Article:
The Chancellor recently announced a number of positive measures to reform business rates in the UK:
Firstly, business rates have been devolved to Scotland, Northern Ireland and Wales.
Secondly, there will be cuts on business rates for approximately half of all properties in England from 1 April 2017.
The key changes to business rates
Changes from 1 April 2017
In particular, the government proposed to permanently double the Small Business Rate Relief (SBRR) from 50% to 100% and increase the thresholds to benefit a greater number of businesses. Businesses that occupy property with a rateable value of £12,000 and below (doubling from £6,000 and below) will receive 100% relief.
For properties will a rateable value between £12,000 and £15,000 there will be a tapered relief. There will also be an increase in the threshold for the standard business rates multiplier to a rateable value from £18,000 to £51,000.
Announcing the reform, the Chancellor stated that the changes to business rates means that 600,000 small businesses will not pay a penny in business rates from April 2017, while a further 250,000 small properties will see a reduction in their rates.
What are business rates?
Business rates are charged on businesses that occupy non-domestic or commercial properties, such as shops, offices, pubs and factories. There are a number of exemptions, including some farm buildings and land. Find more information here.
To understand the changes to business rates from April 2017 please see the two worked examples below.
As you can see, some small businesses will make significant savings.
Current rules (2016/17)
Peter owns a property (outside of the City of London) with a rateable value of £10,000.
As the rateable value of the property is less than £18,000 Peter uses the small business multiplier which, in England (outside of the City of London), is 48.0p for 2016/17. To calculate Peter’s business rates due he multiplies the ‘business rates multiplier’ by the rateable value – 48.0p x £10,000 = £4,800.
Peter may also be eligible for small business rate relief as her rateable value is less than £12,000.
If he is eligible for the 50% relief he will pay £2,400 in business rates.
If he is not eligible, he will pay £4,800 in business.
New rules (2017/18)
Under the new rules, from April 2017, Peter will pay £0.
Peter will receive 100% relief and therefore make a saving of either £2,400 or £4,800.
Current rules (2016/17)
Sarah owns a property (outside of the City of London) with a rateable value of £30,000.
As the rateable value of the property is more than £18,000 Sarah uses the standard (higher) multiplier which, in England (outside of the City of London), is 49.3p for 2016/17. To calculate Sarah’s business rates due she multiplies the ‘business rates multiplier’ by the rateable value – 49.3p x £30,000 = £14,790.
New rules (2017/18)
As the rateable value of the property is less than £51,000 Sarah uses the small business multiplier which, in England (outside of the City of London), is 48.0p for 2017/18. To calculate Sarah’s business rates due she multiplies the ‘business rates multiplier’ by the rateable value – 48.0p x £30,000 = £14,400.
Under the new rules, from April 2017, Sarah will therefore make a saving of £390.
The government also proposed to modernise the administration of business rates to revalue properties more frequently and make it easier for businesses to pay the taxes that are due.
Business rates will also, from 2020, be updated by reference to the CPI instead of the RPI (which is generally lower).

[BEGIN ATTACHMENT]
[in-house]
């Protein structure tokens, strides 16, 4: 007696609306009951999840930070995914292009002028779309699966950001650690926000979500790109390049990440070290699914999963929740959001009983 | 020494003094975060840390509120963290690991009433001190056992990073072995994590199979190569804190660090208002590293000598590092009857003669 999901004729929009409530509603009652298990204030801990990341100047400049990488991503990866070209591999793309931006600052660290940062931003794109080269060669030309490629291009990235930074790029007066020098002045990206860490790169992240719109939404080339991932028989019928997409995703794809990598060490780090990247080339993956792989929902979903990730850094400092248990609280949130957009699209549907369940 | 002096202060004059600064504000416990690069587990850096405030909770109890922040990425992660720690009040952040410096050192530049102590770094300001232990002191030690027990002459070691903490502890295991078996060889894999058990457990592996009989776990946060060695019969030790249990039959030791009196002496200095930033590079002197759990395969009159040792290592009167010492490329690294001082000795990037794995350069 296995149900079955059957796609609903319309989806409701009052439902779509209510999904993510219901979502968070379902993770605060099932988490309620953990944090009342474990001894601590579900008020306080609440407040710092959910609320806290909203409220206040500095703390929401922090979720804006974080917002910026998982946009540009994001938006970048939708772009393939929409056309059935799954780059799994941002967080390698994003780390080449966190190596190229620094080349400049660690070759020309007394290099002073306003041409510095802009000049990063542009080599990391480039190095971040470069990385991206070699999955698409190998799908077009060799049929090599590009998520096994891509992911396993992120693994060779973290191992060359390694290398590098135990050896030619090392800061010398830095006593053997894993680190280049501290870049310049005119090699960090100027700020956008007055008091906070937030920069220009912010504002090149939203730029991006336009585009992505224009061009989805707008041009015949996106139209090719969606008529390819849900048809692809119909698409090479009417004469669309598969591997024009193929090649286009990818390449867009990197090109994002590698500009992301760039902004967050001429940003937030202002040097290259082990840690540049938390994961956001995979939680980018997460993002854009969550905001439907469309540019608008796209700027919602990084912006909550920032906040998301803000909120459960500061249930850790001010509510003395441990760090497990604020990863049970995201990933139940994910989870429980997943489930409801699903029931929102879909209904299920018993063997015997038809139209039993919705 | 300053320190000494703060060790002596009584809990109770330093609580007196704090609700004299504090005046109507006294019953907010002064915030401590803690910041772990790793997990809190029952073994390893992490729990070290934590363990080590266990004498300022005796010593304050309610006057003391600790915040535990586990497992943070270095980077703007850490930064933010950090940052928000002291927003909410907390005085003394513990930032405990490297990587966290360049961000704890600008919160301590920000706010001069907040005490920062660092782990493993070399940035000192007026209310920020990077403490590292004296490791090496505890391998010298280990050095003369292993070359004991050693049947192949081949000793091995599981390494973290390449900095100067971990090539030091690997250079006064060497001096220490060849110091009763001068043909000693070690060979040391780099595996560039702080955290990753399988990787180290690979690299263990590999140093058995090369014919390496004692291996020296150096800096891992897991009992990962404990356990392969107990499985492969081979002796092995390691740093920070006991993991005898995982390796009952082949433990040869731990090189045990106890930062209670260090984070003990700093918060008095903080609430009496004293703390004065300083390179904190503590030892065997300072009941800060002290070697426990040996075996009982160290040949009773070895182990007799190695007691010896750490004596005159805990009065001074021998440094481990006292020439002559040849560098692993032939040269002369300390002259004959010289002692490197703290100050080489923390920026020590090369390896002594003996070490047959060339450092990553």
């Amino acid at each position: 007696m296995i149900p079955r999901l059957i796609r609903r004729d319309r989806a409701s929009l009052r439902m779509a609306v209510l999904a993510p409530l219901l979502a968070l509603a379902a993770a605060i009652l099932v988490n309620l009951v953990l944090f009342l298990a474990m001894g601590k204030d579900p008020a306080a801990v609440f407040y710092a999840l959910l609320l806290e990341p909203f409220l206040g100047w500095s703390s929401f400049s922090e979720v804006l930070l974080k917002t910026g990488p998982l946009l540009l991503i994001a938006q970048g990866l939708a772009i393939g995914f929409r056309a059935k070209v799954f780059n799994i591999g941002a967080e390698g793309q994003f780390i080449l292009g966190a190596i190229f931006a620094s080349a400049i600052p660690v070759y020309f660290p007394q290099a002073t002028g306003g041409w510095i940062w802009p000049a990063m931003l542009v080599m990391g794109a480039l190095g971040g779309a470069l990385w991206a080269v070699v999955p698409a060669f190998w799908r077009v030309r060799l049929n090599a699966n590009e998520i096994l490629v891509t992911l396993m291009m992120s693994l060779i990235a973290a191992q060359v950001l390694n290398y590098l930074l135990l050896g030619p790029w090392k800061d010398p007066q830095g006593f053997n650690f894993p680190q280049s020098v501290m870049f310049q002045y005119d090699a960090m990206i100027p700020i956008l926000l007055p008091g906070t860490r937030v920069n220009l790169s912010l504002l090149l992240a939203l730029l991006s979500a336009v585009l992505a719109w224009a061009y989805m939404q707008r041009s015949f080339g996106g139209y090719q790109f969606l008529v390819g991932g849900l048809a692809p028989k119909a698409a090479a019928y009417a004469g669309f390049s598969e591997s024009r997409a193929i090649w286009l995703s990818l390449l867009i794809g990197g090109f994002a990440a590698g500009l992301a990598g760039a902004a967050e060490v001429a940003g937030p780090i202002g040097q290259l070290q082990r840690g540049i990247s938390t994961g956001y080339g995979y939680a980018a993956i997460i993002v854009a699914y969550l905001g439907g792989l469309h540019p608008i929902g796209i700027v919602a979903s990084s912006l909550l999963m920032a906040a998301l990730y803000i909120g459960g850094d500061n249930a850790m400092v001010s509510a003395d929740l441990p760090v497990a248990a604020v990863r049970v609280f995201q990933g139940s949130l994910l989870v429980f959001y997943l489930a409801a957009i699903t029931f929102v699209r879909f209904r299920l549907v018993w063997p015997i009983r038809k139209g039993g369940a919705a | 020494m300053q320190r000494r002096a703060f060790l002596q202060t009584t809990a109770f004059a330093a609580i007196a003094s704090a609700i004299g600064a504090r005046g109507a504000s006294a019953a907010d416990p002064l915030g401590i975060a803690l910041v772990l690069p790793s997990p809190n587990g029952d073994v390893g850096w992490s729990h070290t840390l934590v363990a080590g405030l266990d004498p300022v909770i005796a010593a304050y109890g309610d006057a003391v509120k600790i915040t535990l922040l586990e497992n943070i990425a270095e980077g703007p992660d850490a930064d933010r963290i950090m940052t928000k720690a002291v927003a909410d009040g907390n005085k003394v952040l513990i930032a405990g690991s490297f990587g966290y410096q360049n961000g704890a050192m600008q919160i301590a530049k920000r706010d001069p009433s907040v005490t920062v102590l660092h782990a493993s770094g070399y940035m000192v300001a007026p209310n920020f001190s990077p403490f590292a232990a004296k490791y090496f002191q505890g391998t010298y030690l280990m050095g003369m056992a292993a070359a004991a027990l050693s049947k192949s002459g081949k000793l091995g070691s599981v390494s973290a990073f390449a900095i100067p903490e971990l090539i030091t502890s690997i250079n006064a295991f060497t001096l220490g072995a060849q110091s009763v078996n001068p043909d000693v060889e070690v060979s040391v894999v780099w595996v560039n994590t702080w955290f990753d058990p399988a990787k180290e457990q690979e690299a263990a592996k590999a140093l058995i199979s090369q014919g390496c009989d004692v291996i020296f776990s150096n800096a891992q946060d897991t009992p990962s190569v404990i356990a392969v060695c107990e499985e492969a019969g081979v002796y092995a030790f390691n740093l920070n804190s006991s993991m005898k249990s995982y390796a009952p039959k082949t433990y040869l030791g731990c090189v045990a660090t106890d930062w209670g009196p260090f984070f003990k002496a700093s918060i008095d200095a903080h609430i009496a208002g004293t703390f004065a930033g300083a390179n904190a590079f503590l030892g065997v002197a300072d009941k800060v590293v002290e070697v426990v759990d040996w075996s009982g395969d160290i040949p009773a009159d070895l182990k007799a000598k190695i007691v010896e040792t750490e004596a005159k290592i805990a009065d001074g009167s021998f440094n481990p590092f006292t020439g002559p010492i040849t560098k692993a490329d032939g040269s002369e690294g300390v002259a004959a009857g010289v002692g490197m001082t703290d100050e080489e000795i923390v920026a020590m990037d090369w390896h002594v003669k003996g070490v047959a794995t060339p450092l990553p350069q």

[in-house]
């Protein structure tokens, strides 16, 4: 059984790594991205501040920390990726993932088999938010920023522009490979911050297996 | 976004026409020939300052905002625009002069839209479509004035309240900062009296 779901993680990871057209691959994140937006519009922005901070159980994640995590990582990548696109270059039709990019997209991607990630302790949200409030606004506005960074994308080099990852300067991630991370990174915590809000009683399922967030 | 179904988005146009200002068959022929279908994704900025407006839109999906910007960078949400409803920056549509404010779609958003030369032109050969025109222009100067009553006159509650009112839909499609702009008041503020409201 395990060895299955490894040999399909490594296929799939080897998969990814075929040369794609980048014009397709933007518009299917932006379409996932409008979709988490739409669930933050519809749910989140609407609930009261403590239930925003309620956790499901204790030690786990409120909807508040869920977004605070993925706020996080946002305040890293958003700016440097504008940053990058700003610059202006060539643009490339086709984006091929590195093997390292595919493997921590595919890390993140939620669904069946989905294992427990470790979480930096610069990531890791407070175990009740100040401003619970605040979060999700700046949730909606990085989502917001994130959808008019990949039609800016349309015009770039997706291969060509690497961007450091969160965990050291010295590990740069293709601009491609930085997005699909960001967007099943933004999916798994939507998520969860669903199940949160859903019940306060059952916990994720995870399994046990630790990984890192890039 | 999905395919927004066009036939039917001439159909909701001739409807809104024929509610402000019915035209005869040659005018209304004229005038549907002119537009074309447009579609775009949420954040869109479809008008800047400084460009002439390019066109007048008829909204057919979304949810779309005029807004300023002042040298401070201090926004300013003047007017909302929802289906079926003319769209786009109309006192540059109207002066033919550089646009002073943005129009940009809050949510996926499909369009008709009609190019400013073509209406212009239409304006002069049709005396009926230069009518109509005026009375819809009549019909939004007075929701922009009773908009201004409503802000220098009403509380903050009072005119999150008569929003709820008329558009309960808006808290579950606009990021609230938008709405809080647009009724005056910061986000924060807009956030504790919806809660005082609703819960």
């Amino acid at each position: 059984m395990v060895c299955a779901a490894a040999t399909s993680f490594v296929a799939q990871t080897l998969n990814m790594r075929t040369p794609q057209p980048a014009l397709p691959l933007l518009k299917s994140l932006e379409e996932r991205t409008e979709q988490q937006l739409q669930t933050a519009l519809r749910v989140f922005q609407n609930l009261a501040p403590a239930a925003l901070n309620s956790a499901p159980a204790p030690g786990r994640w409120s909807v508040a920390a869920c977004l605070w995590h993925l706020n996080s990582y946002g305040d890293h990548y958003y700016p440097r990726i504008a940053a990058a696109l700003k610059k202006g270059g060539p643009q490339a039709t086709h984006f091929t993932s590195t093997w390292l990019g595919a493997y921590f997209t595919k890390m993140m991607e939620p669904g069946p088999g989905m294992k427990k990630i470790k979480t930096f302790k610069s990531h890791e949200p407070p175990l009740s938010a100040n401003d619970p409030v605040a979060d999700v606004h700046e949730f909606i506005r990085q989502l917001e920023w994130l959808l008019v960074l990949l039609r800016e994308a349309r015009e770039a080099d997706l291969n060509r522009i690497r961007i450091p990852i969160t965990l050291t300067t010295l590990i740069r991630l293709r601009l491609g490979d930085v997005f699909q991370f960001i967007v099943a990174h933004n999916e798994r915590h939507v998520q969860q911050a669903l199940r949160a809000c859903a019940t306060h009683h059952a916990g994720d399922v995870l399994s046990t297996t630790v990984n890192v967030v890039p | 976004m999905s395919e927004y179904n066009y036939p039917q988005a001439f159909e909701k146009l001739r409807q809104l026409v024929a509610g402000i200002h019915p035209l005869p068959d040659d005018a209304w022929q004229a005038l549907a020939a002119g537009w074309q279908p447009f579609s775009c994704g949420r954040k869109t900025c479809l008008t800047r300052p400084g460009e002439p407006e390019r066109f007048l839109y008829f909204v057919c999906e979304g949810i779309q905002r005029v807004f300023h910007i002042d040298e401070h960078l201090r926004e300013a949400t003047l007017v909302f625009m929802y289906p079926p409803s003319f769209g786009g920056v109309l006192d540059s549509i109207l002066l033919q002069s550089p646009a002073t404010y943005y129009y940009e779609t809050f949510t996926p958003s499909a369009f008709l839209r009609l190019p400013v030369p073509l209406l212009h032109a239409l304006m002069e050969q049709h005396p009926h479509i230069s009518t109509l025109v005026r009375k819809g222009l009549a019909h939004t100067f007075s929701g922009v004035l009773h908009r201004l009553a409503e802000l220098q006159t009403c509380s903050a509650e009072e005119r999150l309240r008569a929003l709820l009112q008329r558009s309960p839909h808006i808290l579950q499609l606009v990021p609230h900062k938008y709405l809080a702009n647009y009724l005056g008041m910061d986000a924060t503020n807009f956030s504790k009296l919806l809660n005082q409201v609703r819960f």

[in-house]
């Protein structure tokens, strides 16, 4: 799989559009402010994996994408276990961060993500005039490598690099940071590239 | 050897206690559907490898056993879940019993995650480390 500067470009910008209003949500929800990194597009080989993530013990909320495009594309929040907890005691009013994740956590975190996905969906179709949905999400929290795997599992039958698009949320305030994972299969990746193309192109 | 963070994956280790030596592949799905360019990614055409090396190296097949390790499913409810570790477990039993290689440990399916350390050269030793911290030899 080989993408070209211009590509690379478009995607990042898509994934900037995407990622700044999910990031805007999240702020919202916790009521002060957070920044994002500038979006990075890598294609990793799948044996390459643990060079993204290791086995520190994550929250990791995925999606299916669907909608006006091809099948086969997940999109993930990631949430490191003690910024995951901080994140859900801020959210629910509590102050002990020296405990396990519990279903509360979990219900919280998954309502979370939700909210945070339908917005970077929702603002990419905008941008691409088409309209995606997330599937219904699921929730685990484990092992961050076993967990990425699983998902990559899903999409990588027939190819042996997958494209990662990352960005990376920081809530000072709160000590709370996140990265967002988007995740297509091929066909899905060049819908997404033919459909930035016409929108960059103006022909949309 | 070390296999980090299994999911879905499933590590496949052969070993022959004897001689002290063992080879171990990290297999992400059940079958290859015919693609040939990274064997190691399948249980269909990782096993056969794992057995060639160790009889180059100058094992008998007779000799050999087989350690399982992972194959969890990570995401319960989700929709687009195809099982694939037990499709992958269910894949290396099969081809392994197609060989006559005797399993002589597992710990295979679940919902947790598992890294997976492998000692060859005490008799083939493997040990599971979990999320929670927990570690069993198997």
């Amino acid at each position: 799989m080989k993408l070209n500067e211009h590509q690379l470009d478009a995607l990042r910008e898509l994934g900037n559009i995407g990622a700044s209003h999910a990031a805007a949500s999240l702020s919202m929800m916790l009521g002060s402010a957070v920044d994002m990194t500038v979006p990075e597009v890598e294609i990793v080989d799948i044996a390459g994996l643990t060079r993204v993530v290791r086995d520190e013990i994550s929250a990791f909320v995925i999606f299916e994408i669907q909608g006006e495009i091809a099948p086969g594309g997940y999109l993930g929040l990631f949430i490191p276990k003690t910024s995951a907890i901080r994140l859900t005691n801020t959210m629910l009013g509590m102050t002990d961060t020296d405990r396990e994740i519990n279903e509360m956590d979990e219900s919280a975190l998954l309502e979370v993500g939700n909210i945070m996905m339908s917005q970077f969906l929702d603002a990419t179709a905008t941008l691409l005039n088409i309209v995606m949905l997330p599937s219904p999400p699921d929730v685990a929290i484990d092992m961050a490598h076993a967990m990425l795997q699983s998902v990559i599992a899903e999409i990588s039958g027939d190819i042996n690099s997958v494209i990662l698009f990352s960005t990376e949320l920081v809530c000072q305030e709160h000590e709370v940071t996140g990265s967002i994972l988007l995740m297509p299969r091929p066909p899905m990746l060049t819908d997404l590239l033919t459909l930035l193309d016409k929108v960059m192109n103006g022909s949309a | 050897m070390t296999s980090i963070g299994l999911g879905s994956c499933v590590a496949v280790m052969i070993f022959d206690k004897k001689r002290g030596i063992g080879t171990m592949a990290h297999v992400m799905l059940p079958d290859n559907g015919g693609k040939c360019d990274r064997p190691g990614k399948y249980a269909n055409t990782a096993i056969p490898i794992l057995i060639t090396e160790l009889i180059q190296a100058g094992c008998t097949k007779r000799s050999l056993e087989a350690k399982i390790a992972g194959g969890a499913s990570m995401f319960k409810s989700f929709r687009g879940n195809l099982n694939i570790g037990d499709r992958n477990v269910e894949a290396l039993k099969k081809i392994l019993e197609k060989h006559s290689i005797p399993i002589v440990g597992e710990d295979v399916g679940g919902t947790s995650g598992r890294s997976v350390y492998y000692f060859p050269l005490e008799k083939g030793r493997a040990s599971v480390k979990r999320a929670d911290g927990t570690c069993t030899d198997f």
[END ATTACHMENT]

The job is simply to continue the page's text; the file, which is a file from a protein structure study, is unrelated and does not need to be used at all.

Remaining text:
Comments on the changes to business rates for small businesses
Looking at the changes for a small business perspective Scott Sanderson, Partner at Hawsons, commented: “Of course, any changes that signal a simplification of the tax system is a welcomed announcement for small business owners, but there were also supportive measures to help small businesses that are struggling financially.”
“The Chancellor has acknowledged the calls from small businesses to expand the business rate relief available to them and this is the single biggest tax cut in the 2016 Budget for the small business sector.”
Scott added: “From a retail perspective, the business rate relief is critically important to the sustainability and stability of many high street shops, particularly with the continuing emergence of ‘online only’ retailers. These changes to business rates should go some way to helping level the playing field for retailers with office or shop premises.”
Commenting on the changes to business rates CBI Director-General, Carolyn Fairbairn, said: “Businesses will welcome the Chancellor’s permanent reforms to business rates – taking more small firms out of the regime and changing the uprating mechanism from RPI to CPI, which the CBI has long been calling for.”
An unintended consequence?
Following a number of previous funding cuts, the major changes to business rates may leave local councils bracing themselves for even greater financial uncertainty. The Chancellor revealed that estimates suggest the business rate reforms could take as much as £7bn out of the total business rate revenue in England over the next five years.
This reduction in local authority budgets could then have a knock-on effect on businesses, such as care home fee levels, for example.
The impact for care homes
Whilst many small businesses will have welcomed the news to overhaul the business rate relief, the changes could have a long-term unintended consequence for the care sector. Local councils have already been subject to considerable funding cuts in recent years and this latest latest change could see councils hold or even decrease their fee levels paid to care homes.
There are suggestions that local councils may be compensated for their loss following the changes to business rates, but the details behind this are not likely to be announced for some time.
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